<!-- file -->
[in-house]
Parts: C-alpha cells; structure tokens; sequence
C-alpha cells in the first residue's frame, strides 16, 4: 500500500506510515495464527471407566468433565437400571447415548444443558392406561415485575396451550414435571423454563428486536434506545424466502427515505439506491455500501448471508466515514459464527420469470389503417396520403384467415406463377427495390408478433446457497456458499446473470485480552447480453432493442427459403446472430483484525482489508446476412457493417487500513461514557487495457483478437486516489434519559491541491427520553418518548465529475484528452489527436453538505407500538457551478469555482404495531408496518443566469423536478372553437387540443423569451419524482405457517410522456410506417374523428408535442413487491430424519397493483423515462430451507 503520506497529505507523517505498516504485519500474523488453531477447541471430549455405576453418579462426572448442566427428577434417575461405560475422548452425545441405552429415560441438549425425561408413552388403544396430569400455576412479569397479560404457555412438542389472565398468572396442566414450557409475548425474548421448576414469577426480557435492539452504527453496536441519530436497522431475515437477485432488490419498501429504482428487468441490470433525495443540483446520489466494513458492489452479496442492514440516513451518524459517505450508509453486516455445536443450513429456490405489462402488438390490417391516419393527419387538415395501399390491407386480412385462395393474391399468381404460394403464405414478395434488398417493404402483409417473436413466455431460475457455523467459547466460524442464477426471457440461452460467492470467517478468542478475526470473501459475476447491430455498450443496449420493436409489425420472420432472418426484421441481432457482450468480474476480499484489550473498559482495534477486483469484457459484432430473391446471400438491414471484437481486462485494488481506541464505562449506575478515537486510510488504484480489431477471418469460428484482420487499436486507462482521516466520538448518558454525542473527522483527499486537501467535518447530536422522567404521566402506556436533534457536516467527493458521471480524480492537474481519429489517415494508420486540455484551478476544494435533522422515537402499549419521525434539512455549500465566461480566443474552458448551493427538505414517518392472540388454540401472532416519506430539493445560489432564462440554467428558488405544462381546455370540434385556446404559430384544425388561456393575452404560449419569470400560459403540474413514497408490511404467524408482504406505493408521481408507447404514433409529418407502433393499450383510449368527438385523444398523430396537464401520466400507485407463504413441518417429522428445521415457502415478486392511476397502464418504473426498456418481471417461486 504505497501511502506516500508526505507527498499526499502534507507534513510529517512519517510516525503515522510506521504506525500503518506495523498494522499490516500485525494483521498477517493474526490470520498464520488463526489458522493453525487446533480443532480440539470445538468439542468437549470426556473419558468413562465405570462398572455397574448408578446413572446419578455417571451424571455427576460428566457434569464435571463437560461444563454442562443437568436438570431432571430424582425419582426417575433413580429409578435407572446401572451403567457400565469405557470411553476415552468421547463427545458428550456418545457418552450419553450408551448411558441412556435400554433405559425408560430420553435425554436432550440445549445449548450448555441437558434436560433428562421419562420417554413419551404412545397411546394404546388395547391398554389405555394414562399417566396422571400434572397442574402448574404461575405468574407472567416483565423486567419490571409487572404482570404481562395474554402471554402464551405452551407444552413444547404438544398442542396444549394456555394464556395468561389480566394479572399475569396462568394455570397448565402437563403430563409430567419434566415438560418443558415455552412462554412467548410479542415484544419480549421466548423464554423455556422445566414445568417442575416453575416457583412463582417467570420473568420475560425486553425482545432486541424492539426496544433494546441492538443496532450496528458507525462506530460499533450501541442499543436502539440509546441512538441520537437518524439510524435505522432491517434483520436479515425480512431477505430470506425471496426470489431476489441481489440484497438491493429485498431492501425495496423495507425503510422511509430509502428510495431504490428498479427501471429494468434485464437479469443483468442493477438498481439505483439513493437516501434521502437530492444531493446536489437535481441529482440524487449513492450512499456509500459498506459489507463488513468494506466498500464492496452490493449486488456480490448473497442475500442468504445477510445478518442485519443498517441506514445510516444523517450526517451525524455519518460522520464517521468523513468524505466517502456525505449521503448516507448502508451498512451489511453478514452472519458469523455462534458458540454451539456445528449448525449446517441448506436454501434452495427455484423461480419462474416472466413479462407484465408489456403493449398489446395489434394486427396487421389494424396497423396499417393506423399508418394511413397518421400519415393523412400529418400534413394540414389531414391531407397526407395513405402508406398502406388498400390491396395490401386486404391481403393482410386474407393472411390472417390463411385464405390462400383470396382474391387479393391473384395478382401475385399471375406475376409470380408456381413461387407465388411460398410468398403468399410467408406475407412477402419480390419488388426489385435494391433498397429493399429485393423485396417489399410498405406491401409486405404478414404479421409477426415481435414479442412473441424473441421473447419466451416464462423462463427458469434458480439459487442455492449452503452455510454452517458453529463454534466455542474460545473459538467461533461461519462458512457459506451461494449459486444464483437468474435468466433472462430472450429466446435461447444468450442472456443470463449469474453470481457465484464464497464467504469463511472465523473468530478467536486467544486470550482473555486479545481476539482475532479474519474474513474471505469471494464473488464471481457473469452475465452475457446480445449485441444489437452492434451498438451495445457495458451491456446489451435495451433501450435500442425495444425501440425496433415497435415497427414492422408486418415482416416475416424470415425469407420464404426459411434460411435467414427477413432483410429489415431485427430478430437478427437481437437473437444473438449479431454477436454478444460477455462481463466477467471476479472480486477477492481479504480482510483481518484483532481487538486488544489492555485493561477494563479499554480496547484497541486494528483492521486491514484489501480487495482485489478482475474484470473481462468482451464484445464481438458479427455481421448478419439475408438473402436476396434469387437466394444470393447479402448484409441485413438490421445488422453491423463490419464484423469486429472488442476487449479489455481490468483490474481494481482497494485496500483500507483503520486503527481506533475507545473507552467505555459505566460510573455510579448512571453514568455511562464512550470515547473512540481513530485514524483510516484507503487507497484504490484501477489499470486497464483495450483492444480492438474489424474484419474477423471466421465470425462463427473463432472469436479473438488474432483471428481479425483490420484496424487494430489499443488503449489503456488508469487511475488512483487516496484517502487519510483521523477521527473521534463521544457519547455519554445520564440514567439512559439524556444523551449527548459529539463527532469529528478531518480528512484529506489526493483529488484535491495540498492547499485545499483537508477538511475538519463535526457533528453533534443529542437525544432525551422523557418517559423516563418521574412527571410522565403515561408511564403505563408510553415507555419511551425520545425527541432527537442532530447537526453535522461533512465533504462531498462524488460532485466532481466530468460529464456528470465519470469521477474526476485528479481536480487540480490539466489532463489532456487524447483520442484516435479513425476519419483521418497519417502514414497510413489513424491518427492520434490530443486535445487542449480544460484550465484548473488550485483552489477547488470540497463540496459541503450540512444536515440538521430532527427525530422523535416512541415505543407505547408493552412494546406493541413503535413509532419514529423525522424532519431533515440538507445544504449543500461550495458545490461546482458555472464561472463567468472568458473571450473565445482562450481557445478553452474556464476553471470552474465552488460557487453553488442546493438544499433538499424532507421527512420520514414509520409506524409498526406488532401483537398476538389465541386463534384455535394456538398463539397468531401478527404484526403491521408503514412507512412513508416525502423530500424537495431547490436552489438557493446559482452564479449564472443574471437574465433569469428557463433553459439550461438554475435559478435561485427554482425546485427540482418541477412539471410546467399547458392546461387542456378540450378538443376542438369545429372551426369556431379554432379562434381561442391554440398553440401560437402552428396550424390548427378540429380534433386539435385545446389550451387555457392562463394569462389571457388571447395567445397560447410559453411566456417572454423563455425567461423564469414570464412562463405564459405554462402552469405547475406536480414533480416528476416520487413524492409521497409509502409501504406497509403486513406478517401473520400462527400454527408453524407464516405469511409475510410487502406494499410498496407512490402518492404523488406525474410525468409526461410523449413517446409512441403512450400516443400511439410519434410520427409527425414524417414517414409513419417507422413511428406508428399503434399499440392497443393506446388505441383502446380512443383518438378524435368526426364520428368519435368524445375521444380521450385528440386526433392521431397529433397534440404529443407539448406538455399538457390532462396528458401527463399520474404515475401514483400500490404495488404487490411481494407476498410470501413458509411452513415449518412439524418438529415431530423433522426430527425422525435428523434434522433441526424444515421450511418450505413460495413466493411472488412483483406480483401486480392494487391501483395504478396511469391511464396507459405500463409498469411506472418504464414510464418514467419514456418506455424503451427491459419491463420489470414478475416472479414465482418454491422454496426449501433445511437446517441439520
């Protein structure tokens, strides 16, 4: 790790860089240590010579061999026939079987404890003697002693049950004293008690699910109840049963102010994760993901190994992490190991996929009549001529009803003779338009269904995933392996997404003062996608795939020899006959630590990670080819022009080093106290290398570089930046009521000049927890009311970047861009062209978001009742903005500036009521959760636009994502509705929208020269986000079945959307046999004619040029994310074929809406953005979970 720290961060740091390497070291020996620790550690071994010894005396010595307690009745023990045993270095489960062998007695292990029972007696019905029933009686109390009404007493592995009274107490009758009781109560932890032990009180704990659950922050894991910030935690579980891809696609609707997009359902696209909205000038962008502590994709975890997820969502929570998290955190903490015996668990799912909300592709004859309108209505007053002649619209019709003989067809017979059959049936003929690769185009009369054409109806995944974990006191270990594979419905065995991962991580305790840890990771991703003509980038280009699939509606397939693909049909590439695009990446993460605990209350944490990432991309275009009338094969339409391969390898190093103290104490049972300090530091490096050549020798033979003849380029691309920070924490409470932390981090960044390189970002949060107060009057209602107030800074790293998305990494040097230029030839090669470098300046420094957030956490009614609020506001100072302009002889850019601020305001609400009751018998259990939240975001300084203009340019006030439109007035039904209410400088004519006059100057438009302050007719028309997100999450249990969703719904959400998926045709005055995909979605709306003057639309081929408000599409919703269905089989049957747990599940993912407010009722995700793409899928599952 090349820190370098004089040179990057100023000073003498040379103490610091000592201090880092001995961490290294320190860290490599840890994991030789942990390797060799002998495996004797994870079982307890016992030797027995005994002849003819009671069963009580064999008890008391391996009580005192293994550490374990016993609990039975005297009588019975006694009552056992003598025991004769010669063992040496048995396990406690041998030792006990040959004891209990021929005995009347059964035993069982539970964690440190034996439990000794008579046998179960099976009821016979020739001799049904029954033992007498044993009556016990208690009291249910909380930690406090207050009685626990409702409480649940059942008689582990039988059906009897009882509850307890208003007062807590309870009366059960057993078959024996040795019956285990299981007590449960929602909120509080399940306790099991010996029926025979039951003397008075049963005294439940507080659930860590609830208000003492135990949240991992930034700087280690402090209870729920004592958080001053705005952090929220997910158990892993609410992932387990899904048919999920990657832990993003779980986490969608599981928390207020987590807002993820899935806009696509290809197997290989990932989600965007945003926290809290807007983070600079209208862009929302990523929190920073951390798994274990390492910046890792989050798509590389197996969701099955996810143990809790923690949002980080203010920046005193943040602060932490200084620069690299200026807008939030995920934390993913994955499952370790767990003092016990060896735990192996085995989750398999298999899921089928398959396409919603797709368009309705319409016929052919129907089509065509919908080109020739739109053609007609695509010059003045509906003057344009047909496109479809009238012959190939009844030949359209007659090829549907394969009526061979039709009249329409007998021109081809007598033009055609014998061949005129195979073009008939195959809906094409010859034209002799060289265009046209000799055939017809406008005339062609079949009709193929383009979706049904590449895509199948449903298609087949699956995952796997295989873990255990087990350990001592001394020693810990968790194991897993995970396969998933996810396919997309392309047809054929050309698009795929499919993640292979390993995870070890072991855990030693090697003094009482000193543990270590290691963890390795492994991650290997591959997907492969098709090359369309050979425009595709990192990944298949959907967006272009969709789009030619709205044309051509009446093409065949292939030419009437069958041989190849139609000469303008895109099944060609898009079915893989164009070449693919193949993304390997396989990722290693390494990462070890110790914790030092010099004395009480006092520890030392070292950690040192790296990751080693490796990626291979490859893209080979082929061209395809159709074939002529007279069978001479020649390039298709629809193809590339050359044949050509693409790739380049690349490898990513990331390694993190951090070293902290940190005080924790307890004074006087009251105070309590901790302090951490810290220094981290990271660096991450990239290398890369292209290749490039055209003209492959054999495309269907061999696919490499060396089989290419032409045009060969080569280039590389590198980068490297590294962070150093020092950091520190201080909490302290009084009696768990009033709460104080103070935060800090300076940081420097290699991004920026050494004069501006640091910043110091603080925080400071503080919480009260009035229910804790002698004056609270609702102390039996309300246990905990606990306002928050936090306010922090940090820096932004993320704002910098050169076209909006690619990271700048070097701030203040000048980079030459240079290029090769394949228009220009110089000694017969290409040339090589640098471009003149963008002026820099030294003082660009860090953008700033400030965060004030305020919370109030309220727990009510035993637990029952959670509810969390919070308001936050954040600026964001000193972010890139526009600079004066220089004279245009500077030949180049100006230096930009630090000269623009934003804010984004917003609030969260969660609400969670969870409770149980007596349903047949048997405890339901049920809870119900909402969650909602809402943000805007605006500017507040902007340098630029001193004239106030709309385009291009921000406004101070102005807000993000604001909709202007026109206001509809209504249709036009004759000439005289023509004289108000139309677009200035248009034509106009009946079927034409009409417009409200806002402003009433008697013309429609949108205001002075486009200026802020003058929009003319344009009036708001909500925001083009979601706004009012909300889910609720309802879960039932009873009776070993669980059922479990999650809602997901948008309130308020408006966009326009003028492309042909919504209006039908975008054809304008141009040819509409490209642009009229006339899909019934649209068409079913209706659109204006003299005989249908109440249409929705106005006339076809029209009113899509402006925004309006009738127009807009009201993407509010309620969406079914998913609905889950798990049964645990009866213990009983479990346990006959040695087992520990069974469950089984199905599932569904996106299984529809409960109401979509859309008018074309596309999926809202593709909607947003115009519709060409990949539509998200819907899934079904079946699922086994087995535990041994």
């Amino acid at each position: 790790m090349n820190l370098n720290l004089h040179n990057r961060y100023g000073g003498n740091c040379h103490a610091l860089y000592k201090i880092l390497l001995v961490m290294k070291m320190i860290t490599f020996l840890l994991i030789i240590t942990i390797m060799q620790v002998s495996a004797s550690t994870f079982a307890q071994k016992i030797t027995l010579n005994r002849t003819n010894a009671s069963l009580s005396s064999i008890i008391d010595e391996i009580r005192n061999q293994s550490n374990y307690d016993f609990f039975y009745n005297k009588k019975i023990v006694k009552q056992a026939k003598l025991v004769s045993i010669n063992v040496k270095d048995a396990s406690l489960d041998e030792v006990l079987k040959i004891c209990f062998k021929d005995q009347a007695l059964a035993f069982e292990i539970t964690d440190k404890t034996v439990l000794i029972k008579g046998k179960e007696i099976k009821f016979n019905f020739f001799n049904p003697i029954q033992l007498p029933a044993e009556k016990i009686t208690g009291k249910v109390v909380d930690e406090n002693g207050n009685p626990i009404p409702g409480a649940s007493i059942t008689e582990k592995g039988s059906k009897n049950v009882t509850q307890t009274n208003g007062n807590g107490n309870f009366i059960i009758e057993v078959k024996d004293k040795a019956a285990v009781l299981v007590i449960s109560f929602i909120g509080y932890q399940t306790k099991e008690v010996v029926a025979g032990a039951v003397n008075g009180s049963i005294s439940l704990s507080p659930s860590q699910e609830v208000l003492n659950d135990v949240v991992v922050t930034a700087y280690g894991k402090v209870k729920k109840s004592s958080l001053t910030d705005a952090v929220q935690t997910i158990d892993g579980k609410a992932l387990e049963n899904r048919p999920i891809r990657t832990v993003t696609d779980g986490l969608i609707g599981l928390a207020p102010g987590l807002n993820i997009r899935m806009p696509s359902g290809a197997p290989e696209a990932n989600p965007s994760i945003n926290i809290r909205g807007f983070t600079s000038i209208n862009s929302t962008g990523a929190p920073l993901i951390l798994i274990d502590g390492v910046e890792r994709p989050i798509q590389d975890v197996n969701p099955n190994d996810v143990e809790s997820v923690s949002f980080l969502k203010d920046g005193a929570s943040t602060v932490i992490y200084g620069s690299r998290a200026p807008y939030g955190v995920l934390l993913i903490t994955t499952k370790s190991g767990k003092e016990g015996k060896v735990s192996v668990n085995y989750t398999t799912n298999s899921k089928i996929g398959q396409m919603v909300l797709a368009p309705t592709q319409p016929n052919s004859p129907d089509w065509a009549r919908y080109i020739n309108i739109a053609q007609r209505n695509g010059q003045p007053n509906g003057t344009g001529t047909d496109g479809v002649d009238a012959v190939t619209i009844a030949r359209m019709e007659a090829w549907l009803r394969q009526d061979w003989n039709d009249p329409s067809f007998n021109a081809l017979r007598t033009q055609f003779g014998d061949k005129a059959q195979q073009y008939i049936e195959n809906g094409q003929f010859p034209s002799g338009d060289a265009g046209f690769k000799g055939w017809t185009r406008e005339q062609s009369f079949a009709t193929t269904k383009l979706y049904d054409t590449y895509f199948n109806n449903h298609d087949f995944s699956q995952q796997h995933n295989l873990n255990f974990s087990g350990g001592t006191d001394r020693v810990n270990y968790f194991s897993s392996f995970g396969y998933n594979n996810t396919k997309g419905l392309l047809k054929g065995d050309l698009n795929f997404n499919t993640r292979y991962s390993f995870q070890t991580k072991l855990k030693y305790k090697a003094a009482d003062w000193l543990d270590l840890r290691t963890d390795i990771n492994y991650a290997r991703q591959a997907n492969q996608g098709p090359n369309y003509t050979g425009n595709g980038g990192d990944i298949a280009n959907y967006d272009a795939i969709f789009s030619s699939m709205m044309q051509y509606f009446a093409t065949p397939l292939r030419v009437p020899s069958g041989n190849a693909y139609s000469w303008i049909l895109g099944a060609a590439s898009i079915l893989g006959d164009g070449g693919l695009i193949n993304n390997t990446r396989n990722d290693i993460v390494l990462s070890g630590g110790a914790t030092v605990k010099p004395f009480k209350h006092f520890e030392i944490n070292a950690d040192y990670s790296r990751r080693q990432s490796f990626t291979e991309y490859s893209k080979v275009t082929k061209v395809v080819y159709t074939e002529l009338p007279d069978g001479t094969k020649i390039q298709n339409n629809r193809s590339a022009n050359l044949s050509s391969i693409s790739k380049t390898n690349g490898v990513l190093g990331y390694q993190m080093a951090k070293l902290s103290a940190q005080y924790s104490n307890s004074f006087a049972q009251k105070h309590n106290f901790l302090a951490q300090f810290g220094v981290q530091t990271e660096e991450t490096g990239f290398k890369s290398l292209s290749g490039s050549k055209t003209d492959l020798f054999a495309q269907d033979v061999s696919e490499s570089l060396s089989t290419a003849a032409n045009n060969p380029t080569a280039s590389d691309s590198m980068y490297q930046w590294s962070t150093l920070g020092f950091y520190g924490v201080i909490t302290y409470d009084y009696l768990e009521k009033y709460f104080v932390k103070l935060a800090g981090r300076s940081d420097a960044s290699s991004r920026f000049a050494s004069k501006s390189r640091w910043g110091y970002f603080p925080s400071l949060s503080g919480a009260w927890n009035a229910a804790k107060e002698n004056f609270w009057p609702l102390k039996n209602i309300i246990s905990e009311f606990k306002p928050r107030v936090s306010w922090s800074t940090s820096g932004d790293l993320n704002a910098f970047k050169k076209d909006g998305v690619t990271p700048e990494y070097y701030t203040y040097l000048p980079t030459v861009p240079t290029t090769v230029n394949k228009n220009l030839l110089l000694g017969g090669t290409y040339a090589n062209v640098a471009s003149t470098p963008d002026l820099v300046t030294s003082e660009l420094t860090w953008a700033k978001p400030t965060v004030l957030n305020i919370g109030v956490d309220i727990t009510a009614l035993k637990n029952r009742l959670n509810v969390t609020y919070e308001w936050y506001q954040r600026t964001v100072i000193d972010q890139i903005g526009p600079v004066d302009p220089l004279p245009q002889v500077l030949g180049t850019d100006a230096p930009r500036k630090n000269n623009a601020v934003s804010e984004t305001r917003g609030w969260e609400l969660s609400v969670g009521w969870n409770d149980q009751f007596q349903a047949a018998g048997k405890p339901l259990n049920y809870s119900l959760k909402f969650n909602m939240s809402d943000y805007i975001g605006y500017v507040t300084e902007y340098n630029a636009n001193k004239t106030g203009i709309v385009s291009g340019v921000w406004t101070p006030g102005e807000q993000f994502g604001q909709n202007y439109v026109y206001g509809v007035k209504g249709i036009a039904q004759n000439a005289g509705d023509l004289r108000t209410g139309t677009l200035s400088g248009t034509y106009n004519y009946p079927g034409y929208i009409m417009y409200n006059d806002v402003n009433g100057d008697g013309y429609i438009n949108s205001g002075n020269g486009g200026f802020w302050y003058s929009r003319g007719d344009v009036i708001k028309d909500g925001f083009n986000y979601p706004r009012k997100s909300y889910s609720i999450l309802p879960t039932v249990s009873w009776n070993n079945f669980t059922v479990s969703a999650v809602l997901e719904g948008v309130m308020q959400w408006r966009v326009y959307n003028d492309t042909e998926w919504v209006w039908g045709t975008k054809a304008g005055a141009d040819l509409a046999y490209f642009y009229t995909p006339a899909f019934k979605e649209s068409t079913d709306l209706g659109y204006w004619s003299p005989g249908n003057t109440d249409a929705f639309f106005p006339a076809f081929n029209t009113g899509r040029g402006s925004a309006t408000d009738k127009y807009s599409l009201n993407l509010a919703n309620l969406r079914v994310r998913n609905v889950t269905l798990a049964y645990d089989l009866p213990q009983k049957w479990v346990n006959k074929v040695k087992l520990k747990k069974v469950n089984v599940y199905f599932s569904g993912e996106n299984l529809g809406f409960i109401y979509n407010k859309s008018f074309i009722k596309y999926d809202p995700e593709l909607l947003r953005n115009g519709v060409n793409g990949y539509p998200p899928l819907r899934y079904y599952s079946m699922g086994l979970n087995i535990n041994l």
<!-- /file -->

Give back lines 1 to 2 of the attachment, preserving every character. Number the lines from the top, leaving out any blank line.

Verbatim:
[in-house]
Parts: C-alpha cells; structure tokens; sequence